Robbins Farm Garden

Robbins Farm Garden - A Cooperative Learning Project

Robbins Farm Garden is a cooperative community garden project at Robbins Farm Park in Arlington, MA. Since 2010, we've grown vegetables organically as a group, created an educational resource in the community and continued the agricultural tradition of the farm at the park.
 
We garden Saturday mornings April - November and Wednesday evenings June - September. The project is run through Arlington's Recreation Department. Membership is limited to 20 gardeners and applications close on May 1st. Our annual $85 in fees covers all of our seeds and supplies.

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Robbins Farm Garden is a cooperative community garden project at Robbins Farm Park in Arlington, MA. Since 2010, we've grown vegetables organically as a group, created an educational resource in the community and continued the agricultural tradition of the farm at the park.
 
We garden Saturday mornings April - November and Wednesday evenings June - September. The project is run through Arlington's Recreation Department. Membership is limited to 20 gardeners and applications close on May 1st. Our annual $75 fee covers all of our seeds and supplies.

 

Signs ... of things to come

garden signs

Dick arriving with signs

 

We knew we were in for a treat when our CSO (or Chief Signage Officer) arrived this morning. Bearing at least a passing resemblance to St. Nick, Dick had all the garden's new and remade signs in a satchel slung over his shoulder.

 

These lovely handmade wooden signs are a hallmark of Robbins Farm Garden. Not only are they handy for remembering what's planted where, they also act as garden ambassadors for each of the different crops -- from Amaranth to Zucchini -- 24/7.

The garden, for me, so far

Part of my commitment to the project is to write for this website, and I've been doing that ... practically not at all, yet. But I did write something for a different audience — on my own blog — about my experiences so far, and wanted to share it here as well. Most other times I cross-post, I'll just add the text and/or photos in both places, but this method felt right this time.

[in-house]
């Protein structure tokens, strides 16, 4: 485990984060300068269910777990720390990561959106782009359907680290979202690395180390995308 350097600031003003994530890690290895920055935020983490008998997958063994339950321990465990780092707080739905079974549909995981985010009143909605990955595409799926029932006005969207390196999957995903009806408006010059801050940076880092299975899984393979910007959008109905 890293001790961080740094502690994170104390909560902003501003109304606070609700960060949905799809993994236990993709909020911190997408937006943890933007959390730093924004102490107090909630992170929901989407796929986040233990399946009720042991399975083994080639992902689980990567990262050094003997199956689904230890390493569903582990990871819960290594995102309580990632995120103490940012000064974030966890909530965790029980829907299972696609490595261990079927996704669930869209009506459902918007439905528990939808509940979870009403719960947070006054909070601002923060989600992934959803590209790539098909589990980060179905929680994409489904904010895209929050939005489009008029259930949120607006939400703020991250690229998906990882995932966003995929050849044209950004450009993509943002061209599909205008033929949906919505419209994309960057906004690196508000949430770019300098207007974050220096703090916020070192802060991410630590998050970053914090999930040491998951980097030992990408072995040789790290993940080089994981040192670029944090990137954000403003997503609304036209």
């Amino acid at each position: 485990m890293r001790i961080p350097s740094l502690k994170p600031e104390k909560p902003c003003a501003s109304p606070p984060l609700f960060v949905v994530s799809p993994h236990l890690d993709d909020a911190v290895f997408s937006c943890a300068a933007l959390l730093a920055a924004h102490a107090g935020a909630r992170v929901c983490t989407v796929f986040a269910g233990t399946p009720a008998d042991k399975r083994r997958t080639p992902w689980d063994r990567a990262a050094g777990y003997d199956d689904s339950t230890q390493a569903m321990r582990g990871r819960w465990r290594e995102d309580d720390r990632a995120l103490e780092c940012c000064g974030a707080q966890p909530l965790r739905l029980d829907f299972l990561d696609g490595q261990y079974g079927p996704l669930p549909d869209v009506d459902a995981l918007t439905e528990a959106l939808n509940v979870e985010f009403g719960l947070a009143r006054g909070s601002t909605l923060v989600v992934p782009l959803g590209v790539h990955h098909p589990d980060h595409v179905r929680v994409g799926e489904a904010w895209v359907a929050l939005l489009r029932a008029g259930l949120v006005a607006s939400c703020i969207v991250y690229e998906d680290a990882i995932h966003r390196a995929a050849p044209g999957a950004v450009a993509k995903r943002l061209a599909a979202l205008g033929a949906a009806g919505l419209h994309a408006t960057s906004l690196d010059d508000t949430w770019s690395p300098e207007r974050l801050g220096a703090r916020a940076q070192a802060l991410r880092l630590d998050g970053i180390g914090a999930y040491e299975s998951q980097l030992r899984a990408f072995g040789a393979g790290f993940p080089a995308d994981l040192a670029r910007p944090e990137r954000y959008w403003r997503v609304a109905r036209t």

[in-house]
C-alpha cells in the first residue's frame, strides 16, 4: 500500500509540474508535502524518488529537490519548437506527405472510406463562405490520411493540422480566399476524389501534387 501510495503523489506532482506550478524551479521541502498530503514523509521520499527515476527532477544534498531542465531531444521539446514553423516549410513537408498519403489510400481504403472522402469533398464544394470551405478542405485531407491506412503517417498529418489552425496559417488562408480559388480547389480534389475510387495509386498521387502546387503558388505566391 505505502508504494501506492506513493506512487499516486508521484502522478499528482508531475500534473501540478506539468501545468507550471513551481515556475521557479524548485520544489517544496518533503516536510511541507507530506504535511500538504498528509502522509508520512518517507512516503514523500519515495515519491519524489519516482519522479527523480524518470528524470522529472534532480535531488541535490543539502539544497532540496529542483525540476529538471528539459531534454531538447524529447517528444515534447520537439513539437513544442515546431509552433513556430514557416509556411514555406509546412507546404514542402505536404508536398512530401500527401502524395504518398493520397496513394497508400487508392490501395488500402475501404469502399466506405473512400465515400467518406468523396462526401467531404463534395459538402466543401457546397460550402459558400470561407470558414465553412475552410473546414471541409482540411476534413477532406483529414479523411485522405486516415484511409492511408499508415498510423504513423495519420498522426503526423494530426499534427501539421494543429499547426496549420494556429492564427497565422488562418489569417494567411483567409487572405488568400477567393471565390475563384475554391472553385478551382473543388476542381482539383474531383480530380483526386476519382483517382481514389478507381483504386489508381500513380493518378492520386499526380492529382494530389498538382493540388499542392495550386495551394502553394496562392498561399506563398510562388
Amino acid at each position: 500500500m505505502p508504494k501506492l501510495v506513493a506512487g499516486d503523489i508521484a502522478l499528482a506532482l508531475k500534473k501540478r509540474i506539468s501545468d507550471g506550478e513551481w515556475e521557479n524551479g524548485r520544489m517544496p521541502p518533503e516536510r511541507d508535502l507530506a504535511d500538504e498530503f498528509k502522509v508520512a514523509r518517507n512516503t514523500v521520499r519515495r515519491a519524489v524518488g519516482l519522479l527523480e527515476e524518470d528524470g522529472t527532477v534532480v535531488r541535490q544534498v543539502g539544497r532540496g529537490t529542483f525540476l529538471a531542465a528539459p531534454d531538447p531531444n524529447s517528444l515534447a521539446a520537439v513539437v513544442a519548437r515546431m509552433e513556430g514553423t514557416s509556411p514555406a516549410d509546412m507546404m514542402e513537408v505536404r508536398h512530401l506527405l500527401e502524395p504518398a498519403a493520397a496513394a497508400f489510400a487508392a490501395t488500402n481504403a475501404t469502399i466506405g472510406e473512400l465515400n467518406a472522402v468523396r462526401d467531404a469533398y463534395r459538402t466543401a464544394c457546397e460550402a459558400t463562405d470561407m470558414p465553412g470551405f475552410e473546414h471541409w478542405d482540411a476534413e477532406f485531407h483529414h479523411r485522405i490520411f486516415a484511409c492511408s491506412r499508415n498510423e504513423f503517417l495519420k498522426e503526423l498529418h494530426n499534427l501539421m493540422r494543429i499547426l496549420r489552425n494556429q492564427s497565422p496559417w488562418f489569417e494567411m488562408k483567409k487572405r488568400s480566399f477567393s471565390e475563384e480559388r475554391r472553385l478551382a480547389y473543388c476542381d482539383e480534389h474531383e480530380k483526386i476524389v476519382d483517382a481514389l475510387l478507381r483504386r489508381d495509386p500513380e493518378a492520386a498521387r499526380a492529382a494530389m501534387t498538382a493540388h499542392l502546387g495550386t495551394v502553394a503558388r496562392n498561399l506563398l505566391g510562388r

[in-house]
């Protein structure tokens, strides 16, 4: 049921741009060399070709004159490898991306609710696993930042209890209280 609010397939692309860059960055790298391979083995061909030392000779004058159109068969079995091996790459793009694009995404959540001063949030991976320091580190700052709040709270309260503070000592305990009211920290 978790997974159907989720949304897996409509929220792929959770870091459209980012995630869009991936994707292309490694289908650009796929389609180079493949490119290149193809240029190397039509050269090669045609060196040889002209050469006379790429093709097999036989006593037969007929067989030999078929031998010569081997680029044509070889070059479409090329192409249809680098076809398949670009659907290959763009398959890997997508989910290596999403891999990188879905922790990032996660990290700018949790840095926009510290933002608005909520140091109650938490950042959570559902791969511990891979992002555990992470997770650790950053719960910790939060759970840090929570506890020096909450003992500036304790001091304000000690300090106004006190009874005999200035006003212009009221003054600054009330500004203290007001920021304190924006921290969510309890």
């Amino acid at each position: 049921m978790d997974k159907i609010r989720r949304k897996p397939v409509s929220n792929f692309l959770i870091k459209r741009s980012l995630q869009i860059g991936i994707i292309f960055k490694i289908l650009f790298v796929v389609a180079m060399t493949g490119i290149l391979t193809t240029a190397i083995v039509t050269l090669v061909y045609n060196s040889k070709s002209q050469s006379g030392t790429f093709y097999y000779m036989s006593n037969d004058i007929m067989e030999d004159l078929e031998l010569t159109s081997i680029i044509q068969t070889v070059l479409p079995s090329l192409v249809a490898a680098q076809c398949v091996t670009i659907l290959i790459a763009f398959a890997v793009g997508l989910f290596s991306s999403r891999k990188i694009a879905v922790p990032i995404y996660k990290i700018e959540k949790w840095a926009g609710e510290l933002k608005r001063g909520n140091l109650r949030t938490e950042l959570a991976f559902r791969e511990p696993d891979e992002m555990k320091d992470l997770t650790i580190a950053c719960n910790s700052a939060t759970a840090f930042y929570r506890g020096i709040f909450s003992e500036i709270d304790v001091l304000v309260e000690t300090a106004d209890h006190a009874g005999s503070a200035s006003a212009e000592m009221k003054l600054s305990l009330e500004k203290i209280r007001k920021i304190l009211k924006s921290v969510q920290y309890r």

A Productive Rainy-Day Outing

The weather having prevented a pea-planting Saturday, a number of us instead took the opportunity to visit Waltham Fields Community Farm for their first seedling sale. Besides the crops we won't be starting from seeds at all, like tomatoes and peppers, there are cool-weather crops we knew we could get in seedlings from our Waltham colleagues or other sources to give the garden an early start. Some of these are items we'll also plant from seed in a few weeks, letting new generations of plants succeed the first (succession planting). 

On the way to Waltham we took a delightful sidetrip to Belmont Victory Gardens, a real surprise to most of us. The plots are large and fenced, and many are well-established; some had made use of storm windows to create greenhouses in situ. Garlic was in evidence on many plots, and flowers here and there had us dreaming of a spring Robbins Farm Garden with welcoming color.

The midday at Waltham included sitting in on a bit of Arlington resident and Robbins Farm friend Russ Cohen's "Edible Wild Plants" presentation, accompanied by splendid treats, including pie made with Japanese knotweed! His culinary abilities with invasives are outstanding. We cut the viewing short to attend the seedling sale and were very impressed with the offerings. We came away with ten 6-packs, of various lettuces, cabbage, broccoli, kale and cauliflower. All but the lettuces are ground-ready (the lettuces need a few more days indoors), and our plan at the moment is to convene Wednesday evening to put our first plants in the Robbins ground.